YOU ARE AT:5GIntel plans to release 5G modem in the second half of 2019

Intel plans to release 5G modem in the second half of 2019

Initial slate of Android-based 5G handsets will use Qualcomm X50 modem

Operators around the world are gearing up to launch commercial 5G networks throughout 2019 and beyond, and device makers are falling in line to support those efforts. A key piece of that is the silicon that will power 5G connections and, this week, Intel said it would have its XMM 8160 5G modem ready to go in the second half of next year.

In a statement, Intel said the new modem will offer peak speeds up to 6 Gbps, and will be compatible with non-standalone 5G New Radio and standalone 5G NR networks, as well as legacy 2G, 3G and LTE networks. Simultaneous support for 5G and LTE will be key to early device-side support as most operators are going to market at first with 5G anchored by LTE core and radio access equipment.

“Intel’s new XMM 8160 5G modem provides the ideal solution to support large volumes for scaling across multiple device categories to coincide with broad 5G deployments,” according to Cormac Conroy, corporate VP and GM of the Communications and Devices Group. “We are seeing great demand for the advanced feature set of the XMM 8160, such that we made a strategic decision to pull in the launch of this modem by half a year to deliver a leading 5G solution.”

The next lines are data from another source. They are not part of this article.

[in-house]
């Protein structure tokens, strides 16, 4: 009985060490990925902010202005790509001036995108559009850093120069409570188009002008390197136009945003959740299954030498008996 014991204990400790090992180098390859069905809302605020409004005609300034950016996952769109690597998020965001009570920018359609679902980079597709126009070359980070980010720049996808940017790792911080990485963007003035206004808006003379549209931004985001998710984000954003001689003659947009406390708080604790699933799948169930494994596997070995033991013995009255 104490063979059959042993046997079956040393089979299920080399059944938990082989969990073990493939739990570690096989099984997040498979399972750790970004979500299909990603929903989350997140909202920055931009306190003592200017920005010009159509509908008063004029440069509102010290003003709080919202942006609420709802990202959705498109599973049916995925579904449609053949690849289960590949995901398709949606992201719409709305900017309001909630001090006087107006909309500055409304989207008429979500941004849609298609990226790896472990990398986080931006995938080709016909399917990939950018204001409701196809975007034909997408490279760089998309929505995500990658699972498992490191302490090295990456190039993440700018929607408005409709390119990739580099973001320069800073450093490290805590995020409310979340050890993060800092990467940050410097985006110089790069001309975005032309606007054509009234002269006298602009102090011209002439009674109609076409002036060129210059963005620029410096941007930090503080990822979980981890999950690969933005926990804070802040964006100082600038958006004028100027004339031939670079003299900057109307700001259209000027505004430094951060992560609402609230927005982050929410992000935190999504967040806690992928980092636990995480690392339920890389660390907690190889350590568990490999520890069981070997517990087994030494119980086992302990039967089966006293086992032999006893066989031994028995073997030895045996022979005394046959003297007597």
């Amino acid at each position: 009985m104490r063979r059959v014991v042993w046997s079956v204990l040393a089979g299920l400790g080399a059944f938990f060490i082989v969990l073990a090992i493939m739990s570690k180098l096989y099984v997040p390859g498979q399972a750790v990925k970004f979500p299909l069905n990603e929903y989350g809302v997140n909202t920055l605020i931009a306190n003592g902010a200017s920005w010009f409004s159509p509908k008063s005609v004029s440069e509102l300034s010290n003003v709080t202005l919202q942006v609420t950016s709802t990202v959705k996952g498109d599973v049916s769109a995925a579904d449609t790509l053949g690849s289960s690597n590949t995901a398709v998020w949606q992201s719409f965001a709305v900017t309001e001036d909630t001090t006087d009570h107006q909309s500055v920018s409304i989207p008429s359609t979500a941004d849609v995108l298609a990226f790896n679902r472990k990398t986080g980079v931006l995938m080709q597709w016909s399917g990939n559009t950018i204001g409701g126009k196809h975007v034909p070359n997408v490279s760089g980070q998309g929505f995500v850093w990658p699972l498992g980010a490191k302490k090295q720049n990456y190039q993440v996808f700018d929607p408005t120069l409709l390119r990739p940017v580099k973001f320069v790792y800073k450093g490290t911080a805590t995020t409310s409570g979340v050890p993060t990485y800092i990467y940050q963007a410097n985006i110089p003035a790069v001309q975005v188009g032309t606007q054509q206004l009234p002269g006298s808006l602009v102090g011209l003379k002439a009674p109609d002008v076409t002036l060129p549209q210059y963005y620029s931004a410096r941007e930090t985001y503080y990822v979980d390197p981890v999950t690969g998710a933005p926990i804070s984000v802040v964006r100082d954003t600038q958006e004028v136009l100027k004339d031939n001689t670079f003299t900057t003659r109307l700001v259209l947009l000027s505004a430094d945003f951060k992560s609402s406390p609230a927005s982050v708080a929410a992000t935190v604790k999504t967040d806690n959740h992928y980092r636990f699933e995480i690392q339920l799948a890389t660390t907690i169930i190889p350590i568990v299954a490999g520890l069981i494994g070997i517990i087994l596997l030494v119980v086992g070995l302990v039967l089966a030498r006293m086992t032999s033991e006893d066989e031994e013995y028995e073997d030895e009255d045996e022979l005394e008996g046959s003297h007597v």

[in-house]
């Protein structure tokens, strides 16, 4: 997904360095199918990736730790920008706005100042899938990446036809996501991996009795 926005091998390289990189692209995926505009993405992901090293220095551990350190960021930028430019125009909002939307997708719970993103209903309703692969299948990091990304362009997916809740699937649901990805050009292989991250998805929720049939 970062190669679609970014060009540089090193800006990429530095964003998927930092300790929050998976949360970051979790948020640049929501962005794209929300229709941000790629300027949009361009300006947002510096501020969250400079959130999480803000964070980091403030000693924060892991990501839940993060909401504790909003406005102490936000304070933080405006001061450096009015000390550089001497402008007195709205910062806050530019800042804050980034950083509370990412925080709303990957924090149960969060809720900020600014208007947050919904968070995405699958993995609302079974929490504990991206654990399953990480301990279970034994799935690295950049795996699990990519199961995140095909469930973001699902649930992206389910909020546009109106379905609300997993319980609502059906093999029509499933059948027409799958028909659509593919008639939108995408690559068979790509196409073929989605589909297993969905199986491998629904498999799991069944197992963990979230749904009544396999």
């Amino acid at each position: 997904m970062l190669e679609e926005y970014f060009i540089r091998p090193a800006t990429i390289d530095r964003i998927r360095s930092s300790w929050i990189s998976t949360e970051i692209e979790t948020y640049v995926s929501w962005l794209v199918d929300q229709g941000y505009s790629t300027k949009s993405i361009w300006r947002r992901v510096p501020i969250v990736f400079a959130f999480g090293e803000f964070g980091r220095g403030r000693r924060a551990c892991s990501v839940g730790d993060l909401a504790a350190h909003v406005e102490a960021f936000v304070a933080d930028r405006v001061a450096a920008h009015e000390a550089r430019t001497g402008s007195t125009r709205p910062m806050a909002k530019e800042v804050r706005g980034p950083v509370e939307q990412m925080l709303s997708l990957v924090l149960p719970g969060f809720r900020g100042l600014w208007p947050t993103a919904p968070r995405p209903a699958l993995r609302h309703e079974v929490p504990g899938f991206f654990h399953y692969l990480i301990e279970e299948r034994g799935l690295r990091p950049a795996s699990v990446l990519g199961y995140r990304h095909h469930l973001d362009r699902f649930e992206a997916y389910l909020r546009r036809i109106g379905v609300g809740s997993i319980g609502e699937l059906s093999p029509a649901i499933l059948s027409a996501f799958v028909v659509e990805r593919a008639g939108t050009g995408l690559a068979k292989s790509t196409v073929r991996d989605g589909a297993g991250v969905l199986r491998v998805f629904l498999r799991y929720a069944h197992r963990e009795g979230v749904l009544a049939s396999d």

Intel rival Qualcomm has said its X50 5G modem has been tapped by a number of device OEMs for use with smartphone releases throughout 2019. Intel is the primary chip provider to Apple, which is locked in a legal battle with Qualcomm in numerous global jurisdictions; that case is related to patent licensing and royalty disputes. Related to that, Qualcomm alleges Apple passed proprietary information and code on to Intel.

 

 

ABOUT AUTHOR

Sean Kinney, Editor in Chief
Editor-in-Chief Sean focuses on multiple subject areas including 5G, Open RAN, hybrid cloud, edge computing, and Industry 4.0. He also hosts Arden Media's podcast Will 5G Change the World? Prior to his work at RCR, Sean studied journalism and literature at the University of Mississippi then spent six years based in Key West, Florida, working as a reporter for the Miami Herald Media Company. He currently lives in Fayetteville, Arkansas.

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